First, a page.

Never drive through flooded roadways, as water only two feet deep can float most automobiles.
Hurricane Dennis in 1999 dropped several inches of rainfall over central and eastern North Carolina a few weeks before Hurricane Floyd made landfall, dropping another several of inches over already swollen rivers and saturated soils.
This is a federal program enabling property owners to purchase insurance protection against losses from flooding. Since Hurricane Floyd, the state of North Carolina has invested millions of dollars into the NC Floodplain Mapping Program where high resolution LIDAR elevation data was used to produce much improved flood inundation maps. The National Weather Service believes that accurate, up-to-date flood hazard information is crucial to protect lives and property.
The most frightening aspect is that most flood related deaths occur when people drive onto flooded roadways or simply walk through moving water.
Of these drownings, many are preventable, but too many people continue to drive around the barriers that warn you the road is flooded. These floods can develop within minutes or hours depending on the intensity and duration of the rain, the topography, soil conditions, and ground cover. By investigating the meteorological causes of flash flooding and working on flash flood and river flood warning decision making tools, we hope to see more lives saved and less property destroyed. In September of 1999, Tropical Storm Dennis and Hurricane Floyd delivered a one-two punch to North Carolina resulting in catastrophic flooding that killed more than 25 people in this state alone, and left thousands homeless.


As a result, on average more deaths occur each year due to flooding than from any other weather related hazard. In addition to wind, tornadoes, and storm surge flooding, many tropical systems produce inland freshwater flooding. Catastrophic and record flooding resulted with over 50 fatalities resulting from fresh water drowning in North Carolina alone. Low hazard flood areas are also at risk, as 25 to 35 percent of all claims each year are paid for property located outside high risk areas.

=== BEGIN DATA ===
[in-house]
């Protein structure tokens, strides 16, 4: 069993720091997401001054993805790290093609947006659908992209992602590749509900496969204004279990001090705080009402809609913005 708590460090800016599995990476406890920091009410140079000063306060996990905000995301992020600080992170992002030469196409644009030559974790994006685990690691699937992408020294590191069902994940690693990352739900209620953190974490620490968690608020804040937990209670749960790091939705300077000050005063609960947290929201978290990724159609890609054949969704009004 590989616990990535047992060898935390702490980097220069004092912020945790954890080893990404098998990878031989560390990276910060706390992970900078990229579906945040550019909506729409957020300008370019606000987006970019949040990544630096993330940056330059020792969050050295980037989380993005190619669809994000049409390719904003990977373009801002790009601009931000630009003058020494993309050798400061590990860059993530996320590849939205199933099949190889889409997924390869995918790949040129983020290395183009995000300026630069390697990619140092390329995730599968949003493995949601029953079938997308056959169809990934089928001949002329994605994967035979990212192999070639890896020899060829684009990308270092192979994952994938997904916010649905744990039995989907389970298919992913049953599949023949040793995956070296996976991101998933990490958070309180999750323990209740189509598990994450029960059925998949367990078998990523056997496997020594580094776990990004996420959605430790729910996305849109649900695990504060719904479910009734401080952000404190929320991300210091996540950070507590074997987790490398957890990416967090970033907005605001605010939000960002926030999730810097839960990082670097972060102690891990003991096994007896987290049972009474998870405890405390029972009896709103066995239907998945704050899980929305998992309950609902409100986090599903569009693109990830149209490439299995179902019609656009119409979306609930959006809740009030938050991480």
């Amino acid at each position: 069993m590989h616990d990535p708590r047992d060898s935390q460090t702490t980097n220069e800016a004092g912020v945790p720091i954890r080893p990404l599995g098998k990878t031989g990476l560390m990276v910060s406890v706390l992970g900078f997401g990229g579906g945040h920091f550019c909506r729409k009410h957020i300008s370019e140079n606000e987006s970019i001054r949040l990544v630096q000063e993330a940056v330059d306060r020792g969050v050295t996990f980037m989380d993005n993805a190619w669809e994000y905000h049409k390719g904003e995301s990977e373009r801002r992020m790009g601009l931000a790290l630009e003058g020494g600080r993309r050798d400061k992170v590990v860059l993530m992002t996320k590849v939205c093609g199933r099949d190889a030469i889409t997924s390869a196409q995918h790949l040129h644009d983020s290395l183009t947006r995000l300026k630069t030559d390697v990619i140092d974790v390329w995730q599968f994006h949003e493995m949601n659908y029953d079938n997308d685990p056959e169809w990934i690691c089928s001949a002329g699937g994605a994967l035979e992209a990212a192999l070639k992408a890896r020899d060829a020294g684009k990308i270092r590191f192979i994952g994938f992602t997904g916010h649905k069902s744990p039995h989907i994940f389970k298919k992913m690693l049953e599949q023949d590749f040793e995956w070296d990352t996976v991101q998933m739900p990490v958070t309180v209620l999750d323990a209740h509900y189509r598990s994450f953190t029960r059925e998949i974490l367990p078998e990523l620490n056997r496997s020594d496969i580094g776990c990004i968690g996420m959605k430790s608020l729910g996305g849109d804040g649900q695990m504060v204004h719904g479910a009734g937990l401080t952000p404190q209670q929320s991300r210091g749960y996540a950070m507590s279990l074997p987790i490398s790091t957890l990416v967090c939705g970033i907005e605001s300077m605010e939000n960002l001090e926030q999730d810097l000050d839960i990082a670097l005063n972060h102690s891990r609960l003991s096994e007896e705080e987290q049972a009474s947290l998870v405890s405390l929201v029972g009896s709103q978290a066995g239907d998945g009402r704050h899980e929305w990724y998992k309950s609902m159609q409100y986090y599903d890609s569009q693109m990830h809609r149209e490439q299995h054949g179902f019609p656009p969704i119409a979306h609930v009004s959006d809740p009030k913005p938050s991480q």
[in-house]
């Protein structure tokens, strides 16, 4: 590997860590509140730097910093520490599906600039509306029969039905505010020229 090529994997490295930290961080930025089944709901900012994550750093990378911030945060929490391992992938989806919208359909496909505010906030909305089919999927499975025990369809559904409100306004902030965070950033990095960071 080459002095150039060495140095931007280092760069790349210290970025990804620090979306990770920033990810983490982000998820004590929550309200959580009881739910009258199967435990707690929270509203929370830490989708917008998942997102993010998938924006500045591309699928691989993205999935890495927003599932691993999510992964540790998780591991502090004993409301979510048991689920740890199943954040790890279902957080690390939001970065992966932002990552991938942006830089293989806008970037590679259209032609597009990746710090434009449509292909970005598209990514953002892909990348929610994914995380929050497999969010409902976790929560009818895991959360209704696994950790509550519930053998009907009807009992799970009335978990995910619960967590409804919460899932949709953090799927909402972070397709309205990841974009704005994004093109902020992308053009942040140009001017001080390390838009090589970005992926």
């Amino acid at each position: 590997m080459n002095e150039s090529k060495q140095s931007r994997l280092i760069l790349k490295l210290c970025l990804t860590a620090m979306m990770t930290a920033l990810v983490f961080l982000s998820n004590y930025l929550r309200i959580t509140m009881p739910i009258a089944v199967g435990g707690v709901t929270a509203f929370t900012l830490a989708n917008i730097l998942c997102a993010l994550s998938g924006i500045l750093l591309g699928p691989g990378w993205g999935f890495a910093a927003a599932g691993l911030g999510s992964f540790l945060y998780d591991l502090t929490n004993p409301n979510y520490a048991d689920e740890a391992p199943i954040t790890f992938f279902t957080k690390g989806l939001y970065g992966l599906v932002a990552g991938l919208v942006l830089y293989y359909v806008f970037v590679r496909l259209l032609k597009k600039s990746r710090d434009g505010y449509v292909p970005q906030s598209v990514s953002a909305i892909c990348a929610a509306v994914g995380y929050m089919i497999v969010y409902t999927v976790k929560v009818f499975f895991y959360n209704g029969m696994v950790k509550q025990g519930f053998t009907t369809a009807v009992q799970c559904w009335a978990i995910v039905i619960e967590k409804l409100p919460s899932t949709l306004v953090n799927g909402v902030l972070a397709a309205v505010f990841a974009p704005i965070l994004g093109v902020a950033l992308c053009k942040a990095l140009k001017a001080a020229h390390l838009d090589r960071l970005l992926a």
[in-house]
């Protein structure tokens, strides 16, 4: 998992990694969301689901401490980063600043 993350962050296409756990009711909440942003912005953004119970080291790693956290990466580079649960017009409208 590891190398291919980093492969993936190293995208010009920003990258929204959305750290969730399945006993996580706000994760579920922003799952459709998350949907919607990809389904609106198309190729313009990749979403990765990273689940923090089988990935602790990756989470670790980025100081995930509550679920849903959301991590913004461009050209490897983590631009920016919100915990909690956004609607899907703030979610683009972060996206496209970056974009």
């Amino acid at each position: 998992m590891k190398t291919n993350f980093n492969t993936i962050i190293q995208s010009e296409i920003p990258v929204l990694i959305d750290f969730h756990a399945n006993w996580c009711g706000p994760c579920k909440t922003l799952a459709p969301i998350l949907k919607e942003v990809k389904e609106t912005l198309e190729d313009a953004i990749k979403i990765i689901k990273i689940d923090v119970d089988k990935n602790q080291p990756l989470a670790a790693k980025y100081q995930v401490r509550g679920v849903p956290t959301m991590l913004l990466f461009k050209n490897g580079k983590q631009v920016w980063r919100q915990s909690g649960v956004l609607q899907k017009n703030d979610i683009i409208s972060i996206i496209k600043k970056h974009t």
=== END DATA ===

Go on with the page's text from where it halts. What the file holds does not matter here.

It takes 30 days after purchase for a policy to take effect, so it is important to buy insurance before floodwaters start to rise. You will not know the depth of the water nor will you know the condition of the road under the water.  Whether you are driving or walking, if you come to a flooded road, Turn Around Don't Drown! Subsequent flash flooding can occur downstream if the obstruction should suddenly release. Every March the National Weather Service spends a week focusing on flood prevention and awareness. Because every minute counts, the AHPS can help emergency managers be more proactive to defend against a flood.
More than half of all flood related deaths result from vehicles being swept away downstream by flood water. The AHPS provides community leaders and business owners with additional information to make better life saving decisions about evacuations or moving property before a flood, and this information will help recreational users stay out of harm's way. Of these drowning deaths, many could have been prevented by people simply not driving into flooding areas. A water depth of two feet can float most automobiles, including trucks and sport utility vehicles. While most floods cannot be prevented, there are simple steps you can take to protect your life and property.